Paper No. 24
Presentation Time: 8:00 AM-12:00 PM
PLUTON ZONATION UNVEILED BY GAMMA-RAY SPECTROMETRY AND MAGNETIC SUSCEPTIBILITY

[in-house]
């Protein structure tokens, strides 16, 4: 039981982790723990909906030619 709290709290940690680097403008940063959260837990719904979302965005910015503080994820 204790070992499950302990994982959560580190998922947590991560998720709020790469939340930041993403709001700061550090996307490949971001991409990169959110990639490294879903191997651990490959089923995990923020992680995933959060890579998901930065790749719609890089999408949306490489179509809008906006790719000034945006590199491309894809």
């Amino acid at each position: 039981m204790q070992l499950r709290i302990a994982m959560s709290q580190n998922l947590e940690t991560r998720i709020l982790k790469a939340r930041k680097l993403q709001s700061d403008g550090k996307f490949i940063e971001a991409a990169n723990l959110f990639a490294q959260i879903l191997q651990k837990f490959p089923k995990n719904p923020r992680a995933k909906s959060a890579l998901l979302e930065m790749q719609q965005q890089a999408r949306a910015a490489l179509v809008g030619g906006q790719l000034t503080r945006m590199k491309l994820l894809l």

A radiometric survey of the zoned 21 Ma, A-type Sheeprock granite, western Utah, combined with measurements of magnetic susceptibility and field observations was analyzed using a geographic information system. The intrusion is roughly elliptical with its long axis trending northwest. Concentration maps (composed of over 500 survey stations across 26 km2 ) of eU, eTh, texture, and magnetic susceptibility help to constrain magmatic and post-magmatic processes related to its chemical and physical zonation. Uranium ranges from 3.9 to 26.9 ppm (mean 12.7) and thorium from 1.7 to 125.7 ppm (mean 45.5). Similarities in spatial patterns and near normal distributions of U and Th imply minimal remobilization and secular equilibrium of U. High magnetic susceptibility (6 to 12 *10-3 SI units), low eU and eTh, and limited whole rock chemical analyses show the southeastern part of the pluton is more mafic and most likely formed as an early cumulate. Most of the rest of the granite is porphyritic with a fine-grained matrix along the northeastern margin, coarsening to a medium-grained matrix along the southwestern margin. This transition from fine to medium-grained matrix textures is believed to be a preserved solidification front that had migrated from the roof and walls inward during cooling. Late stage magma mixing is evidenced by a string of mafic enclaves along the axis of the pluton near this solidification front. eU and eTh generally increase toward the finer-grained northeastern margin of the pluton. We interpret this to be the result of fractionation of U and Th into monazite and thorite. As mafic cumulates formed along the northeastern margin residual liquids were displaced inward. This depleted the more evolved parts of the pluton in U and Th. Beryl, a distinguishing characteristic of the most evolved portions of the pluton, is concentrated in two areas along the central axis of the intrusion. Magnetic susceptibility is bimodal. The high mode (5.4 *10-3 SI) is on the low end of magnetite-series granites. The low mode (0.07 *10-3 SI) implies significant post-magmatic oxidation and the destruction of magnetite.